The excavations are not without their challenges, requiring digs to 8m in depth and which will focus on three points based on testimonies. To begin with, teams will have to move 24,000m3 of rubble and earth with heavy machinery for a period of two months before even studying the debris.
“No one can really know what they will find and what the state of preservation of the remains will be unless they attempt to excavate and recover the remains. Paleontology and Archaeology teach us that human remains (in particular bones) can survive at great depths, for hundreds of thousands of years, and that sometimes even soft tissue and clothing survive, and DNA can also be extracted. I would like to reiterate that the preservation will depend on the type of soil and whatever was dumped on the remains,” said Dr Karina Gerdau Radonic, Lecturer in Biological Anthropology at the UK’s Bournemouth University.
This situation is hardly unique to Medellin. La Escombrera itself has been visited on no less than four occasions by experts from the Attorney General’s Office since 2004 and as yet nothing of use has been uncovered. Then there are the environmental and geographical elements to consider. Colombia is home to various mountain ranges, is tectonically unstable and at the mercy of landslides, floods and heavy rainfalls across much of the country. There’s the very real fear that many remains will have shifted position from their original burial sites or have been lost altogether.
But, it’s a start down the road which hopefully can lead to closure for families and perhaps reconciliation in Colombia. While members of the leftist FARC guerrillas, involved in the peace dialogues since November 2012, have expressed their solidarity with the victims of the paramilitary killings believed to be in la Escombrera, the rebel group will be forced to recognize those disappearances carried out by members of their own.
It’s a grim reality in today’s Colombia. Killings by illegal groups in the Pacific city of Buenaventura in so-called “casas de pique” or “chop houses”, where the dismemberments of opponents occur, continue as the struggle for control of this strategic port heightens. Body parts are then bagged up weighed down with rocks and tossed out to sea. Where will forensic investigators need to look next? Grave sites attributed to the rise in gangs born from the shells of former paramilitary outfits, have been found in neighboring Venezuela as well. Nowhere, it appears, is exempt from this scourge.
The Attorney General’s website warns that some contents of their pages could be sensitive and may not be apt for minors. Here one can conduct a search through a macabre database showing items of clothing retrieved from common graves and posted online in the hope that a family comes forward to identify the missing person last seen dressed in these items. Another page offers up facial reconstruction renders, there are 64 images from the southern coca-growing department of Putumayo alone.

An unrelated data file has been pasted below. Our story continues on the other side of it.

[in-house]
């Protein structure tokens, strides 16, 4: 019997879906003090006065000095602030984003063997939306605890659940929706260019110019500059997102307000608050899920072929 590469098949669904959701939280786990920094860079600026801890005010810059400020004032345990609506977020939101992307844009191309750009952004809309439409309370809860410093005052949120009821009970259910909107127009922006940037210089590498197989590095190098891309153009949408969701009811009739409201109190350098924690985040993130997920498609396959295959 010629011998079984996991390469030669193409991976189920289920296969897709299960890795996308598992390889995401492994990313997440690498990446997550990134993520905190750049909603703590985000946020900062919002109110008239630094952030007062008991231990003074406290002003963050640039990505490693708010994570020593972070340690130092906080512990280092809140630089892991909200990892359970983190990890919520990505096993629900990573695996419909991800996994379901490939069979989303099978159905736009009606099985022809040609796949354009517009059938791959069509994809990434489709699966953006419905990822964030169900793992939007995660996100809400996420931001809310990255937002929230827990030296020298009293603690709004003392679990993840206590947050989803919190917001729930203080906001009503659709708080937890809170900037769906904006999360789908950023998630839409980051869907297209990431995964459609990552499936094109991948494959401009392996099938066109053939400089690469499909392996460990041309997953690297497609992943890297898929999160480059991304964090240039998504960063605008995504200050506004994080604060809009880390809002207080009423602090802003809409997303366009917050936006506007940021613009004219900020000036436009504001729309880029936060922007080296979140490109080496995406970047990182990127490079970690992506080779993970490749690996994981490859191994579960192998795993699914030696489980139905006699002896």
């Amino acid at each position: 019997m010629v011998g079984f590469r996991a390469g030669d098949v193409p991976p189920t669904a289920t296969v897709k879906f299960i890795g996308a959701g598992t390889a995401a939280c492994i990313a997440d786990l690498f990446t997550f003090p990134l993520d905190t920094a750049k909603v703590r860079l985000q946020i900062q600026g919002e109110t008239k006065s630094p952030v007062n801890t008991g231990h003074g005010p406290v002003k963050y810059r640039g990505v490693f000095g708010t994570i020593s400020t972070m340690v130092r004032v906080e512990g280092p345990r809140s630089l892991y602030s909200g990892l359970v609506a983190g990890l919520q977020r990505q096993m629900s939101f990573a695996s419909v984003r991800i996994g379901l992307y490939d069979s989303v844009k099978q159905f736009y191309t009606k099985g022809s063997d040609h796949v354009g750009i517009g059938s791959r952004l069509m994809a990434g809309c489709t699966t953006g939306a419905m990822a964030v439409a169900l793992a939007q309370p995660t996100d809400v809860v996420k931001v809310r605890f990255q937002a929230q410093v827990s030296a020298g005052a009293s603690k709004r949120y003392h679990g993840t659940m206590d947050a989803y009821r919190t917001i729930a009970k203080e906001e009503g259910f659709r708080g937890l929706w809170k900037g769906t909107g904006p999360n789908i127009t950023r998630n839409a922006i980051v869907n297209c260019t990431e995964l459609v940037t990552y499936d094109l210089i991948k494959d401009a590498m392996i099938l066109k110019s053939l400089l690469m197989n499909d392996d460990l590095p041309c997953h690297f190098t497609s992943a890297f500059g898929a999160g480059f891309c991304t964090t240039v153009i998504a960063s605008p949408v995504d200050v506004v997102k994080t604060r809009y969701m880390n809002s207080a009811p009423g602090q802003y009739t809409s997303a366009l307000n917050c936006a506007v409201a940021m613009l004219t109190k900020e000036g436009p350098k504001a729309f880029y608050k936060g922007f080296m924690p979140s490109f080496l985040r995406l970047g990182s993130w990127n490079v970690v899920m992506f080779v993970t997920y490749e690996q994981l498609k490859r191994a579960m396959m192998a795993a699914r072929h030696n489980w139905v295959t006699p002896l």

So, will this excavation at La Escombrera encourage further investigations around Colombia or will it lead up a blind alley and discourage the authorities from pursuing further cases? It’s hard to say. And are demobilized guerrillas or paramilitaries providing the authorities with accurate locations or leading investigators on a ruse? Unsubstantiated rumors abound that a stretch of land near to Medellin known as the Curva de Rodas was another infamous place used by gangs as a disposal area. What is not covered by new-build apartment blocks is a delicately landscaped park. In Bogota, after the military stormed the Palacio de Justicia in November 1985 in response to the siege by M19 guerrillas; those killed in the attack were supposedly unceremoniously dumped in an unused lot near to the Central Cemetery and in a more humble district of the south known as Matatigres.
Unmarked graves, mass graves and common graves abound in Colombia. The puzzle is finding those who know their whereabouts and who they contain. This is clearly easier said than done.
As the Criminologist said: “These groups are organized, the idea is to leave no evidence and no witnesses.”
It is clear that La Escombrera is just a start as thousands of Colombian families yearn for closure in a process which could easily take decades.